The objective for the process at the beginning of the project was to let the Business knew what they were letting themselves in for as the foundations of the project were being laid and details being discovered.
What is it that we are really going to be building?
What changes is this thing going to make to the business processes, to the people, to the productivity, to the service? Oh and how many people will be needed to get this all done and how long will we have to wait?

The way not to do this is to get inexperienced people to document the requirements and blame them a few years later if it goes titsup. What not to do after this is to get all excited and give it to the developers, stand back, and wait for the first delivery.

The Scrum thing will not work here. What we should do is think about the business processes. What is it that the Business is doing and how will we change that. There are ways to document this and be all professional (BPMN see But if you are without a BA a quick google can help. Something is better than nothing. A flow chart, a list of processes in MS Word is a great way to frame the problem domain. The Business Domain.

But this post is about BusinessRules. So where do they come in?

For me they come in alongside the Use Cases, or User Stories. Quite often a User Case or Story can be a Business Rule. For example, A Business Rule could be that we send a summary of trades to the Ombudsman within 20 days. This could also be a Story, As Compliance Manager, I must send the summary of trades to the Ombudsman within 20 days of the request.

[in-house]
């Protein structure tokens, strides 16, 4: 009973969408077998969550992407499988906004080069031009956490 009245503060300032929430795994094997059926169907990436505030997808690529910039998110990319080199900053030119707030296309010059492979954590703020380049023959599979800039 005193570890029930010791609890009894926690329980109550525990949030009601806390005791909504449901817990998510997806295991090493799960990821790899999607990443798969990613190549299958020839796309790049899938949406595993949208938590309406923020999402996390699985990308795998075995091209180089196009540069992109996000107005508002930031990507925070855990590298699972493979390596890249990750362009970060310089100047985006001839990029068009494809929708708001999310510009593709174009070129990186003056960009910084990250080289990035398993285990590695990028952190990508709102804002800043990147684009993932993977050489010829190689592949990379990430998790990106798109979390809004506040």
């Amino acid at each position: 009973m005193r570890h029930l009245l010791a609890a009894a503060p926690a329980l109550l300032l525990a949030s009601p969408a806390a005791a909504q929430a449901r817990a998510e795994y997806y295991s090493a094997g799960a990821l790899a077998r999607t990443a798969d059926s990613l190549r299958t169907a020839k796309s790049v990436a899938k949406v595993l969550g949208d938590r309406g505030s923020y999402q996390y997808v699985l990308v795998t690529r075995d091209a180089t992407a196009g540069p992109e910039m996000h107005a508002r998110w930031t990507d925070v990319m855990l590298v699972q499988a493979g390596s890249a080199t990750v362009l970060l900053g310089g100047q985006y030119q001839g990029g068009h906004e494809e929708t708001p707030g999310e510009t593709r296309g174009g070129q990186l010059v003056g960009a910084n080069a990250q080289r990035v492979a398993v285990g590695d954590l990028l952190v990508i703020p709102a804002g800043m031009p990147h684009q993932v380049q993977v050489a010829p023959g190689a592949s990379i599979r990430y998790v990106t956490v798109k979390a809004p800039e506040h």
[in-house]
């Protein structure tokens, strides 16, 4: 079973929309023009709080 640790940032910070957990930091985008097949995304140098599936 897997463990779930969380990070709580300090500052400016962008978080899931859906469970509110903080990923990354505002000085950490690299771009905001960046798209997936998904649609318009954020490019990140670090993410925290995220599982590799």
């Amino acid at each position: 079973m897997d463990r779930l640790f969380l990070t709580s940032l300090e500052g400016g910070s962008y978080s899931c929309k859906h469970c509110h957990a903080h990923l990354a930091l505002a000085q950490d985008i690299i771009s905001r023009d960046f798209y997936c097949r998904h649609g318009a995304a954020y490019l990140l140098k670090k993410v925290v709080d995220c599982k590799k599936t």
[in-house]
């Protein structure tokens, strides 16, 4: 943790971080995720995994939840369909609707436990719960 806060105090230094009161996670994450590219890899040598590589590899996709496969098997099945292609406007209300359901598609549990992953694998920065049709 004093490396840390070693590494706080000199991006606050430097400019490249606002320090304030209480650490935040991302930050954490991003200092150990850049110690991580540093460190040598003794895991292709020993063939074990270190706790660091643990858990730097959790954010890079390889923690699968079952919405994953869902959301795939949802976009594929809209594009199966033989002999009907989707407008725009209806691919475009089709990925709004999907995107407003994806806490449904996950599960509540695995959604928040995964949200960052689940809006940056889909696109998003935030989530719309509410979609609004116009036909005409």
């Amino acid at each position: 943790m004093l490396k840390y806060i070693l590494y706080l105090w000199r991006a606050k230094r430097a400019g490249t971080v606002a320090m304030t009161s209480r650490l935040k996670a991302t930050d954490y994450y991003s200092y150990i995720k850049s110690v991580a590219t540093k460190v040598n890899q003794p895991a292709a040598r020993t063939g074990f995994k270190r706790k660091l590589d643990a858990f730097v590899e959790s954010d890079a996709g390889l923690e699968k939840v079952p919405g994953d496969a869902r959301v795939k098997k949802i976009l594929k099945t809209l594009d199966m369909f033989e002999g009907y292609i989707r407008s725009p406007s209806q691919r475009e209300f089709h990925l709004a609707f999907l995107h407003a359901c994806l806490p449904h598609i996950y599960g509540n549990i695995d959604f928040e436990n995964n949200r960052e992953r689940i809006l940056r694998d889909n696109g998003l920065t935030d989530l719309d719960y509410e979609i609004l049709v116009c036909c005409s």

However, it may be slightly different. Perhaps the story / requirement will be for a configurable date or alerting system.

Also, Business rules may define the data being held on a customer, and when it must be deleted for data-protection regulation purposes.

For me, the huge benefit of use cases is the fact that they describle, in easy terms, how a lump of work is done. A process. A small process. That is the business and that is what out work is going to support. Starting with declarative technical requirements such a the "the Save button must confirm the user is saved in the database before saving the data." is so abstract and difficult to communicate to a non-technical business user in a project meeting. They must be good for the development team a bit later on, maybe in a work unit, a task detail, but not in a 100 page requirements document.

How to start with Business rules

I always create a document with a few sentences explaining why the document exists, and then I put a list of Business Rules, and then Use cases.

The only important rules I apply to the writing of business rules is:
The rule is not dependent on nor refers to any technology or system. The rule should be equally valid if the business was being run using a pencil and paper.

Rules should be grouped into easily understandable and relevant groups. And each Business Rule should have three fields:

  1. An ID (can be a number or a letter and a number). The letter can relate to the title of the group of the rules. If  a rule is in a group entitled Refund Business Rules, then number the rules R1, R2, R3...
  2. Business rule name, one to 4 words in length
  3. A short description of the rule. 
Rules can be things like:

  • what bits of data are mandatory, 
  • what bits of data are to be removed.
  • Trading days,
  • Compliance issues.
  • Regulatory points.
  • Welfare issues
  • ...